like your blog! Live in rural setting in Texas. Drive alot of miles every day. Don't have any desire to go back to horse & buggy days plus wood for electricty. Green? New fad words for 21st century.

    Comment by gonesouth150 | July 21, 2008

  15. Oh, for crying out loud. You don’t convert electricity into heat to power PHEVs.

    No, doggie, you do not.

    But most electric power today does come from the conversion of heat into mechanical motion and hence into electrical power — with associated conversion losses. It is not helpful simply to ignore the facts.

    We also have to recognize the “capitalized” energy investments required to build a vast new energy supply infrastructure. Non-trivial.

    The world needs vast additional sources of power — to replace finite fossil fuels and to raise the living standards of most of our fellow human beings. It is not helpful for enthusiasts to pretend that there are easy solutions — not in a world in which biofuels lead to starvation, wind factories depend on political subsidies, solar is effective only for high-value niche uses, an effective means of large-scale energy storage is not even on the horizon, and Neo-Stalinist greenies oppose nuclear power.

    The human race will survive. But no thanks to those who trivialize the challenge which lies in front of us.

    Comment by Kinuachdrach | July 21, 2008

  16. DOE has studies out, and even if total US car fleet converts to batteries, we don’t need that much more capacity. Happily, the cars would charge up at night, when demand is lower.
    Doggydog has posted some interesting numbers on the vast savings accumulating from importing less oil.
    It seems obvious that much more efficient cars should be a matter of national policy.
    I still say I want gasoline at $6 a gallon, and let consumers choose what sort of car they want. They are “paying the freight” every time they fill up.
    I also want to shift tax burden to consumption, and away from productive activities (i.e., I believe in lower income and corporate taxes, and higher consumption taxes, especially on gasoline and luxury goods).
    Still, Doggydog’s points are irrefutable: The country could boom if we shift to low mpg cars.

    Comment by benny "peak demand" cole | July 21, 2008

  17. I agree with doggydogworld…….

    If you want to change car buying habits tax the cars. Not the fuel.

    Comment by OilMan | July 21, 2008

  18. Gasoline tax at $10 a gallon! That way we can finally pay slavery reparations to all descendants of slaves and all distant relatives of slaves everywhere in the world.

    We need more entitlement spending, more welfare spending, and more reparations. I’m thinking up a new reparation every day.

    Seriously, politicians will not pay down the debt no matter how much tax receipts they can play with. They just spend more.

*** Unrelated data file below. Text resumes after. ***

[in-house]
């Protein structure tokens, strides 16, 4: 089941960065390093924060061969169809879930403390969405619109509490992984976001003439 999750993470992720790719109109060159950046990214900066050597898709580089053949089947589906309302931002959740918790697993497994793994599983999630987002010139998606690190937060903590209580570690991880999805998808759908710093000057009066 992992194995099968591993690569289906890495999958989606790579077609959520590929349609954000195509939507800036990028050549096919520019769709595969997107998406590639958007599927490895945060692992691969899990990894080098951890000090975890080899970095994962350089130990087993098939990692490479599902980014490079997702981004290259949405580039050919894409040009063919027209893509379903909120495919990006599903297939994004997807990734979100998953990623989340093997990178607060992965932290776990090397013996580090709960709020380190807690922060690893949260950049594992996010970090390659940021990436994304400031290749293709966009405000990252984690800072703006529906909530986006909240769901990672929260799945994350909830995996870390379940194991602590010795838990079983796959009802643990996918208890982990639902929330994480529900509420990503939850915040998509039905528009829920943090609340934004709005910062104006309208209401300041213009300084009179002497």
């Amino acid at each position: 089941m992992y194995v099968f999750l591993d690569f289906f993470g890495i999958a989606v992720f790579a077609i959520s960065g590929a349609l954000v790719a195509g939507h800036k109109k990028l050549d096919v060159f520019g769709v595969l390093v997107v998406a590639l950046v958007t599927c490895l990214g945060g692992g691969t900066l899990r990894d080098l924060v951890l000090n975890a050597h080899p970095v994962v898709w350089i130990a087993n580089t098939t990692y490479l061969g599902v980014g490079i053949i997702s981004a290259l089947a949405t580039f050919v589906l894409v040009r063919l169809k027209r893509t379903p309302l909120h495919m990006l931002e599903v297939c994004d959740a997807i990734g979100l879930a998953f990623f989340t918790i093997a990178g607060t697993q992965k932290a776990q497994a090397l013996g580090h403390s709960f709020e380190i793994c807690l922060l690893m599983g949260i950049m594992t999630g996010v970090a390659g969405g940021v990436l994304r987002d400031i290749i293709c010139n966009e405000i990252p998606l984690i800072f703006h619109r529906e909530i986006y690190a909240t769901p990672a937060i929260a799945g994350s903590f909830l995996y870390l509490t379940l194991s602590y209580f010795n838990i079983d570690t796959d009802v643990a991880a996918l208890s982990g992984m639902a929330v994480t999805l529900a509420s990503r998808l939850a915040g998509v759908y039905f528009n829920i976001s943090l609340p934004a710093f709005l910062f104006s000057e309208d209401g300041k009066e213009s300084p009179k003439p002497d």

Comment by Anonymous | July 22, 2008

  19. If you non believers would listen, please listen.

    I am in the evil oil & gas business!

    I am a accountant/landman/ex-farmer/problem solver/investor in anything that makes money! Legally!
    no drug runner and/or illegal immigrants hauling business. Lots of money to be made in both. Problem – GO TO JAIL IF CAUGHT!

    Ask Rice farmer @ price of red disesel at today prices! $4.00/gallon + or -. Average 200 HP tractor burns 80 – 100 gallons per day. Do the math! Cost new 200hp tractor RED Or GREEN – $150,000 – $200,000. Have 500 acres to rent to someone to get started in the FARMING BUSINESS. Money needed to get started with new necessary equipment or credit through production – Guess! $500,000 + or minus. Any takers.

    I do not think so.

    Have a nice day.

    Hope it rains alittle from new Dolly storm.

    Comment by gonesouth150 | July 22, 2008

  20. As I’ve observed before, demand destruction has its down side, too. And I’ve also pointed out that you can have your alternative-fuel vehicles, but unless they can fly over potholes and rivers, there is no future in “personal mobility.” That’s because there won’t be enough money to maintain roads and bridges.

    http://www.latimes.com/news/nationworld/nation/la-na-highway21-2008jul21,0,512955.story?track=rss

    I’ve said it before, and I’ll say it again: you can’t just talk about the fuel to power vehicles without also securing the energy to manufacture vehicles and maintain traffic infrastructure.

    Comment by Rice Farmer | July 23, 2008

  21. you can’t just talk about the fuel to power vehicles without also securing the energy to manufacture vehicles and maintain traffic infrastructure.

    The US has ample energy. Only oil is in short supply.

    Comment by doggydogworld | July 23, 2008